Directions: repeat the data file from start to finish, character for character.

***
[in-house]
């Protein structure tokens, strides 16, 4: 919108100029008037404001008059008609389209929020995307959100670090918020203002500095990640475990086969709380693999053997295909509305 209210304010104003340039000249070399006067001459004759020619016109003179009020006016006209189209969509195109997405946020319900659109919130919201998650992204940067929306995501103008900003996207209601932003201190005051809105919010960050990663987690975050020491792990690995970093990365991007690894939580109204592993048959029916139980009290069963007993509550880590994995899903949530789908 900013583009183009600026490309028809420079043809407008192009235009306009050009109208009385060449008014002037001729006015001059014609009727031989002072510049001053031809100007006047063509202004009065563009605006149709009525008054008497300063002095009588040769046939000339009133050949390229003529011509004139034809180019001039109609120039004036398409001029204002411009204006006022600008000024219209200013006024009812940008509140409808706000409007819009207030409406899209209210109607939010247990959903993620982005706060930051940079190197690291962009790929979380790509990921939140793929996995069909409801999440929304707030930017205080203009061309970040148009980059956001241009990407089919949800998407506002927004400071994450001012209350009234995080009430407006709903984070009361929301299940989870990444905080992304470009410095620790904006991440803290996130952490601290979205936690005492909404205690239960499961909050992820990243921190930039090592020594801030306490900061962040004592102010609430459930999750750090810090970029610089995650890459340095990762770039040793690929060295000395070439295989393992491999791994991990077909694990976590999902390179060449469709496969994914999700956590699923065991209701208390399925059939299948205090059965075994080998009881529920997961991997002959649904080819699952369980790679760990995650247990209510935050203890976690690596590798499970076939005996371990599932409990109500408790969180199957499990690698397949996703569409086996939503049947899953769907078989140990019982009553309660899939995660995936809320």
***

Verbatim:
[in-house]
């Protein structure tokens, strides 16, 4: 919108100029008037404001008059008609389209929020995307959100670090918020203002500095990640475990086969709380693999053997295909509305 209210304010104003340039000249070399006067001459004759020619016109003179009020006016006209189209969509195109997405946020319900659109919130919201998650992204940067929306995501103008900003996207209601932003201190005051809105919010960050990663987690975050020491792990690995970093990365991007690894939580109204592993048959029916139980009290069963007993509550880590994995899903949530789908 900013583009183009600026490309028809420079043809407008192009235009306009050009109208009385060449008014002037001729006015001059014609009727031989002072510049001053031809100007006047063509202004009065563009605006149709009525008054008497300063002095009588040769046939000339009133050949390229003529011509004139034809180019001039109609120039004036398409001029204002411009204006006022600008000024219209200013006024009812940008509140409808706000409007819009207030409406899209209210109607939010247990959903993620982005706060930051940079190197690291962009790929979380790509990921939140793929996995069909409801999440929304707030930017205080203009061309970040148009980059956001241009990407089919949800998407506002927004400071994450001012209350009234995080009430407006709903984070009361929301299940989870990444905080992304470009410095620790904006991440803290996130952490601290979205936690005492909404205690239960499961909050992820990243921190930039090592020594801030306490900061962040004592102010609430459930999750750090810090970029610089995650890459340095990762770039040793690929060295000395070439295989393992491999791994991990077909694990976590999902390179060449469709496969994914999700956590699923065991209701208390399925059939299948205090059965075994080998009881529920997961991997002959649904080819699952369980790679760990995650247990209510935050203890976690690596590798499970076939005996371990599932409990109500408790969180199957499990690698397949996703569409086996939503049947899953769907078989140990019982009553309660899939995660995936809320």